Published on February 29th, 2016 | by Neil Jordan0
A Haunting In Cawdor
The psychological thriller is another genre that seems to have taken a ‘back seat’ to the big budget action films, horror, and comedies in recent years. Or if there were any good psychological thrillers to hit the theater or the internet I either didn’t hear about them or they didn’t really make much of an impact. Personally when I think of that genre the first name to come to mind is Alfred Hitchcook. I’m sure if I sat down and thought about it, I could think of a movie that falls into that category I’ve seen since then but I don’t have that kind of time. What I do have time for is to tell you about a movie that is certainly a step in the right direction.
Uncork’ed Entertainment’s ‘A Haunting In Cawdor’ available March 11th, is written and directed by Phil Wurtzel and revisits this genre of film with an impressive cast in attempt to breathe new life into psychological terror. Vivian Miller (Shelby Young of American Horror Story) is a young troubled woman who is serving out her jail sentence along with a group of convicts with a work release program in a small Midwestern town. Specifically, at the Cawdor Barn Theater. A rundown seasonal summer run by Lawrence O’Neil (Cary Elwes of A Princess Bride and The X-Files) a failed Broadway director who has taken it upon himself to stage amateur productions with young parolees.
It doesn’t take long once the movie starts for the quote ‘madness’ to begin. The moment Vivian sets foot in town, she starts to hallucinate. A local boy Roddy (Michael Welch of The Twilight Saga, Z Nation, Scandal) takes an immediate interest in her but disappears shortly thereafter. Once the group arrives at the theater they are told that along with helping with the theater’s upkeep part of the group’s probation is to put on a stage production of William Shakespeare’s ‘MacBeth’ which has not been performed at the theater in 15 years. While the everyone is preparing to upgrade the theater and rehearse for the play Vivian finds an old VHS cassette with a recording of the theater’s last performance of ‘MacBeth’. As it turns out the young girl that was cast in the lead for that performance Jeanette (Alexandria Deberry), the same role Vivian has been cast in, was found dead not long after and upon viewing the tape unintentionally releases an evil force that has some sort of connection to Lawrence who has begun to act superstitiously. At first Vivian tries to write these instances off as hallucinations brought about by her own personal demons and a lack of medication which her psychiatrist Dr. Lazarus (Peter Floch) readily agrees with. Things take an even more otherworldly turn though when the spirit of the dead girl begins to communicate with Vivian through the tape and the mystery surrounding her death and that of her mysterious admirer Roddy and his connection to Lawrence and the play all converge just days before the play.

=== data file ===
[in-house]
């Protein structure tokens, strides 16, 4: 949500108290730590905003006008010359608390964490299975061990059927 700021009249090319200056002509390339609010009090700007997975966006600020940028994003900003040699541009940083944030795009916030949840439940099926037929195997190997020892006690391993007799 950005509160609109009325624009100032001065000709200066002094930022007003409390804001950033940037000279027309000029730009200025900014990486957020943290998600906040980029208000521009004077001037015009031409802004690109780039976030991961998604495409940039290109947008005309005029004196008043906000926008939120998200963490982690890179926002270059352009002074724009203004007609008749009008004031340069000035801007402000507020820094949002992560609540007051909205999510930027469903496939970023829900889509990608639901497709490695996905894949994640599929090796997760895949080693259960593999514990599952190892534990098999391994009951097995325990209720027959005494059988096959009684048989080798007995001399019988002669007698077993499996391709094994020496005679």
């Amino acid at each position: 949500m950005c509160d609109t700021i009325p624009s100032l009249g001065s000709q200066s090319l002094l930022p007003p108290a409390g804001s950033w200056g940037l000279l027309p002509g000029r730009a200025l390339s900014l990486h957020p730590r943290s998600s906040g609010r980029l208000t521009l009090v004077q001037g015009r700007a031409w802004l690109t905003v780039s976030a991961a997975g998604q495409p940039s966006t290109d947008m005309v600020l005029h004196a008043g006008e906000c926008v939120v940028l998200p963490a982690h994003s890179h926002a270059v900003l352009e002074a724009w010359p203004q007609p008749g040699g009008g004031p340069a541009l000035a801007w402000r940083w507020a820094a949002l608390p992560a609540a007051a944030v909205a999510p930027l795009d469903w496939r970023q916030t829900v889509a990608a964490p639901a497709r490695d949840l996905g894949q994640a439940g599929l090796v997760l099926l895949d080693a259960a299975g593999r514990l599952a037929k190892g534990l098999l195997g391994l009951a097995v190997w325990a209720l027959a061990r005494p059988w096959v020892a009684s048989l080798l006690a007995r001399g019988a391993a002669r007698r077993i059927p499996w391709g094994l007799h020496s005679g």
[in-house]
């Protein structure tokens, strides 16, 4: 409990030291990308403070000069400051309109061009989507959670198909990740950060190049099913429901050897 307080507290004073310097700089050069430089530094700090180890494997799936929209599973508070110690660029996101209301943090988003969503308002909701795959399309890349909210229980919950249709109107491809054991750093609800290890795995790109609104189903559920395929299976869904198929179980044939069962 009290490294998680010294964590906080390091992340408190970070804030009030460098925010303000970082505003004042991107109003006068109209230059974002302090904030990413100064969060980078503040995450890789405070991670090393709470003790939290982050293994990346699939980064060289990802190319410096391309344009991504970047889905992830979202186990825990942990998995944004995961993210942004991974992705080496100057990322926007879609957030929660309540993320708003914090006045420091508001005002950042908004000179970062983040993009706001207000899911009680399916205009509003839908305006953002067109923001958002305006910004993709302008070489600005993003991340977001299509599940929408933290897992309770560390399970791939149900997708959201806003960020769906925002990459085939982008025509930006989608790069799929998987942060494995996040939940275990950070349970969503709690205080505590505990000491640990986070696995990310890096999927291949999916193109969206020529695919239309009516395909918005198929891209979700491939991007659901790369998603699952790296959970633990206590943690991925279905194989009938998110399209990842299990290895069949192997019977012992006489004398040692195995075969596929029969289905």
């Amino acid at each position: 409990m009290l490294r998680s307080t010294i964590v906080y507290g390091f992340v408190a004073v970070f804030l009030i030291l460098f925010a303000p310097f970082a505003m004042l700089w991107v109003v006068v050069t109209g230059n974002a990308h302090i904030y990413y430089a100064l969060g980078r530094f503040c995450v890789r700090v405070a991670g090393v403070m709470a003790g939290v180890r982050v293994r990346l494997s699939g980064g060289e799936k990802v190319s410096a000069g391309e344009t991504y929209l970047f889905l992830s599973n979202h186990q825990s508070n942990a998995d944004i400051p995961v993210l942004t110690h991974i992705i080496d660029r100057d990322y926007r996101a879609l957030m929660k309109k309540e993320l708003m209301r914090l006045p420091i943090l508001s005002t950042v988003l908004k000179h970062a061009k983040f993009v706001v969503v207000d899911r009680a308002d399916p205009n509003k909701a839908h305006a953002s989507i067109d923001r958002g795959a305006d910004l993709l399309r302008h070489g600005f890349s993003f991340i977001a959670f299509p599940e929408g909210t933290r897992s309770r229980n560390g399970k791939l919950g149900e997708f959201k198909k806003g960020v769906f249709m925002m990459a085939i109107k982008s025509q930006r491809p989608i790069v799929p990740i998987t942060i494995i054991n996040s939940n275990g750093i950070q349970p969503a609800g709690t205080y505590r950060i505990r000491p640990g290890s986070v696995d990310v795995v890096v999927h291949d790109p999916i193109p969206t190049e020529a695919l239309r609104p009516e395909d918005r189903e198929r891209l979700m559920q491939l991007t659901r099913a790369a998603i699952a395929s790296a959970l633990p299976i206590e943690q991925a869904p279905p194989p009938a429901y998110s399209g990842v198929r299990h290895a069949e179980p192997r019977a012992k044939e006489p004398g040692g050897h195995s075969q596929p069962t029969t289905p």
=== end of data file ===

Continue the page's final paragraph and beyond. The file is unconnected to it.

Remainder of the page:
This film is definitely the kind of thing you’d want to watch in the dark and preferably on a stormy night as well. You had a great cast composed of veterans and up-and-comers combined with a basic premise. The movie did seem to lack something though. There was very little regarding the interpersonal relationships between the characters in the movie and how they got along with one another. Mostly just a few scenes of the group presumably drinking alcohol which they were not supposed to have to begin with. There was also the fact that you learn Vivian’s crime but not why she did it and they continually poke at the subject in the brief flashbacks. There were also the ending of the film which, after the grand finale, makes no sense whatsoever. There’s no resolution and not in the sense that it was written that way purposely. There were a few directions the movie could’ve explored in that hour and 40 minutes but didn’t which would added more to the film. It could almost be compared to having a bunch of people run every path in a maze except the one path that would lead you out of it.
The one thing that saved the film was the cast and their performances. I can give this film 2 1/2 stars because of that. It’s worth watching once for that aspect alone.